2013 found him releasing the moving single "Round & Round" for David Lynch's TM Music Foundation. All proceeds benefited the TM foundation and it was released exclusively via iTunes; it's now available on BandCamp. He also hosted an Americana-slanted radio show for the foundation entitled Dusty Wright's Dusty Roads.
In 2015, Dusty curated the prestigious Acoustic Guitar Project for New York; participates including guitar guru Gary Lucas, singer-songwriter Terry Radigan, and pop-rocker Jay Stolar. He also contributed a new track "The Patriarch's Advice."
Dusty released his 5th solo album Caterwauling Towards The Light in early January 2017. An homage to his deceased father Joseph and younger brother David, it was praised by both music fans and critics. His single "Fly" was licensed for a VR music video for suicide prevention and fighting depression -- SilenceIsNotGolden.
In 2018, Dusty released his 6th solo album Gliding Towards Oblivion. It completes his existential trilogy about love, death, and the meaning of life. The digital releases includes the classic 1966 hit "Mellow Yellow" by singer-songwriter Donovan. The Scottish-born bard even agreed to provide background vocals. The blissed-out video can be seen on YouTube.
In 2019, Dusty released the second single from his GTO album, a song about narcissism entitled "The Man In The Mirror," and released it internationally. A new video co-directed by filmmaker Matthew Dehoff was released via his YouTube channel. You can watch it here.
In 2020, Dusty released an album of protest music entitled Can Anyone Hear Me?. He released an advanced single from the album, the timeless classic "Bad Moon Rising" by John Fogerty of Creedence Clearwater Revival. The video was created by his bassist Kevin Mackall. You can watch it here. Kevin also created videos for the first single “Rain, Rain,” “New York Bliss,” and “Everyman’s Burden” from said album. All videos can be watched on his YouTube Channel.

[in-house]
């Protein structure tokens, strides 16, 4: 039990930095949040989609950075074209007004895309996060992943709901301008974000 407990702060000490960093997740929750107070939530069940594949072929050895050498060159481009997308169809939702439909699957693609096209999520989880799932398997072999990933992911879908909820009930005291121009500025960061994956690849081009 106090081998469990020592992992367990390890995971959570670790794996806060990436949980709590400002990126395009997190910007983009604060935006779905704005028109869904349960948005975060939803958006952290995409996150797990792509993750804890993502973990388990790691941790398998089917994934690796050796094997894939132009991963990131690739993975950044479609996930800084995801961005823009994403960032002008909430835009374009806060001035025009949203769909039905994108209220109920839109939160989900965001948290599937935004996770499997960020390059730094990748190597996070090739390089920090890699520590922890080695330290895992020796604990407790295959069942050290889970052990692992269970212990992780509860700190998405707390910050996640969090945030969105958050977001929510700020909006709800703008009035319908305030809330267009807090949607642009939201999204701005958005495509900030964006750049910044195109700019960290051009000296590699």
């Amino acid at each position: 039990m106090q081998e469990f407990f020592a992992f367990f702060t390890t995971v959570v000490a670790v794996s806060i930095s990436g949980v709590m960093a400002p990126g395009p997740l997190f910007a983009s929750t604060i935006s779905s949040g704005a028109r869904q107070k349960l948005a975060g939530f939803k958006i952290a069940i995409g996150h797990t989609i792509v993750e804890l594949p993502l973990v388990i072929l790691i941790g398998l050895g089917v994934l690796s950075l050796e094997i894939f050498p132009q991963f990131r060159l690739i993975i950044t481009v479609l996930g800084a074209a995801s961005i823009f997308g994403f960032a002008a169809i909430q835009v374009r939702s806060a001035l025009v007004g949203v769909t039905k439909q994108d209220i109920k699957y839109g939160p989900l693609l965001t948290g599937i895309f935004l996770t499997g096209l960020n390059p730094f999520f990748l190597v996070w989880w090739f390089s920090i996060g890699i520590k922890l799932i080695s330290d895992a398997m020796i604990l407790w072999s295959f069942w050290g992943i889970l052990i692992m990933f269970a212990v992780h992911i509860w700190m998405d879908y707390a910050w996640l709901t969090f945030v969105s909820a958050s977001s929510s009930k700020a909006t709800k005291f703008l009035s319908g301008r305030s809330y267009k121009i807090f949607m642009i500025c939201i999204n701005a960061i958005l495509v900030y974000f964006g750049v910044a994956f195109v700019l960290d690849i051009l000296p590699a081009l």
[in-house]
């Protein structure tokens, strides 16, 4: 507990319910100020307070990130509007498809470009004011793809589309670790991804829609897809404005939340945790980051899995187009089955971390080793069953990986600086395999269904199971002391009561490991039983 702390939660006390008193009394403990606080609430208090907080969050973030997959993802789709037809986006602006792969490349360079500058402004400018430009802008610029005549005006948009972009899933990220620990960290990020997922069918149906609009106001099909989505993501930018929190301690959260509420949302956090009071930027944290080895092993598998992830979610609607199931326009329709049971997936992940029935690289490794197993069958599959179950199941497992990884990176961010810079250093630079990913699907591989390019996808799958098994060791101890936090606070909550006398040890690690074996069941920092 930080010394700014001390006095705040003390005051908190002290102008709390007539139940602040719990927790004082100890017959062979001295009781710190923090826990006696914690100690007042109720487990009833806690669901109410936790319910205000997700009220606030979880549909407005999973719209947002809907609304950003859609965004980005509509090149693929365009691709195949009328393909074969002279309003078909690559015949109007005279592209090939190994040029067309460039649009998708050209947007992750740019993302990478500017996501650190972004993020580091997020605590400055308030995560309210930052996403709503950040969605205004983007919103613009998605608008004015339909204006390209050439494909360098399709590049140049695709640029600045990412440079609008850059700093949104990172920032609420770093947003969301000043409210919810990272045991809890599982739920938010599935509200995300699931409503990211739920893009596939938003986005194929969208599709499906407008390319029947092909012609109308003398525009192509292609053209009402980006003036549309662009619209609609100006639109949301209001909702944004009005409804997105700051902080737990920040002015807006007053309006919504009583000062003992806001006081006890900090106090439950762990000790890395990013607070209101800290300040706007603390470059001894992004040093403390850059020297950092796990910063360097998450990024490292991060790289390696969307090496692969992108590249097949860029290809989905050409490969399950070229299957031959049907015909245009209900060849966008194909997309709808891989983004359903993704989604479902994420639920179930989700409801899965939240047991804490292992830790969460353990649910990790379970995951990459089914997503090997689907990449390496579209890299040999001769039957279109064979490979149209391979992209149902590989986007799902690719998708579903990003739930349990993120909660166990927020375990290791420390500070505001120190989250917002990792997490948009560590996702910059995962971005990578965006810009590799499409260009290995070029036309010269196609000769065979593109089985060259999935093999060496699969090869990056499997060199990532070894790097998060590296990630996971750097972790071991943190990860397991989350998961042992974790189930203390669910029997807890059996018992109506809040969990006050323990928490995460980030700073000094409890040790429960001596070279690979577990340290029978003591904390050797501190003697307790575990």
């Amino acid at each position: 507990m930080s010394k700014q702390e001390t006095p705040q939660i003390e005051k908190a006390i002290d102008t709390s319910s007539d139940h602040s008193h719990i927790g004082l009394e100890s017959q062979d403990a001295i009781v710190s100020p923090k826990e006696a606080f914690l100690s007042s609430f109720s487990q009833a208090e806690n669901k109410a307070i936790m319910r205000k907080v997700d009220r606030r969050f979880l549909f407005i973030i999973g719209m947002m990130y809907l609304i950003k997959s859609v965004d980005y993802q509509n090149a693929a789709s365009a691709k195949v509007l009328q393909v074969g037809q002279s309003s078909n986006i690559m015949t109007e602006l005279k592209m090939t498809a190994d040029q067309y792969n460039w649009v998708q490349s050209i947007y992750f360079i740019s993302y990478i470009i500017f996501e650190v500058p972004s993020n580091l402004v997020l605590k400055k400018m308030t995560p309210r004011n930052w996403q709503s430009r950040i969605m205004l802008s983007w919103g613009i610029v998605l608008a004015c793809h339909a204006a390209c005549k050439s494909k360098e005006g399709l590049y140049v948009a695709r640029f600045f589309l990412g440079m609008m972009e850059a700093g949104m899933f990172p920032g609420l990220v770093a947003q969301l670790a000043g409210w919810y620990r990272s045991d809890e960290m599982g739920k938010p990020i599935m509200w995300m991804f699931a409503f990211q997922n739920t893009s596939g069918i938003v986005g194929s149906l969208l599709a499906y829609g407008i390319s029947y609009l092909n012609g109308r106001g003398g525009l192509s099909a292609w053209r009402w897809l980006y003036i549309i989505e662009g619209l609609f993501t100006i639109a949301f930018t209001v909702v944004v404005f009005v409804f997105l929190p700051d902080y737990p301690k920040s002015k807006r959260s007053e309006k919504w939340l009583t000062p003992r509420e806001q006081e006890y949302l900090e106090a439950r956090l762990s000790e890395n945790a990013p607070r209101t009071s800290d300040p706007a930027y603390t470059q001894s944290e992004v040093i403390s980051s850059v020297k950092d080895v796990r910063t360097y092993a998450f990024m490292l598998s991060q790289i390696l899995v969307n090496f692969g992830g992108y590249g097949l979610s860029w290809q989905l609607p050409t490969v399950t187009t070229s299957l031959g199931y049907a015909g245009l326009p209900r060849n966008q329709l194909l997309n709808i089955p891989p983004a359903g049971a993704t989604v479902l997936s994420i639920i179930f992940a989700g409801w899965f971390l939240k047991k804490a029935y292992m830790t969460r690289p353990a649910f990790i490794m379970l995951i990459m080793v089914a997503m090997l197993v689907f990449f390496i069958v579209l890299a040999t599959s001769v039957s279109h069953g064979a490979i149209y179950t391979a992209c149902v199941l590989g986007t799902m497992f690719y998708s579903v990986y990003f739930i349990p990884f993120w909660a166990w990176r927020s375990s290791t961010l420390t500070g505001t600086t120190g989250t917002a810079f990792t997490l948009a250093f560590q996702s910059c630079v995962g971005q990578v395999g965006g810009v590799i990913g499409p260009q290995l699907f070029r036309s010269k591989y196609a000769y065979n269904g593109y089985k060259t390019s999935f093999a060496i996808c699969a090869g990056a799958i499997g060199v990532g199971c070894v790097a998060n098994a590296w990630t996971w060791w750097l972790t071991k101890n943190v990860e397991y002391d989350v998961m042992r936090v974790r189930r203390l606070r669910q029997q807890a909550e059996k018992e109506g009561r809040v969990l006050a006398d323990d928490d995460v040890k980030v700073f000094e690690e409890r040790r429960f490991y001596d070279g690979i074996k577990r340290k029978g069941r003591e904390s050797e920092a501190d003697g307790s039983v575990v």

With the pandemic in full swing in 2021, Dusty started work on his ninth album, entitled Lonelyville, 8 original tunes with lead guitarist Jonathan K. Bendis, bassist Kevin Mackall, and drummer Bobby Bird Burke. He also released two more classic Americana cover songs — “The Long Black Veil” and “Friend of the Devil.” Both songs are available on all digital platforms. He also released the first single from the new album entitled "Tree of Life." It was written for La Mama Experimental Theatre's Poetry Electric: Climate Change program and premiered on April 26th, 2021. The tree that inspired his song resides in Ghent. NY.
The second single from Lonelyville was released in late July. A groovy, funky tribute to summer and dangers of tripping out and staring into the sun.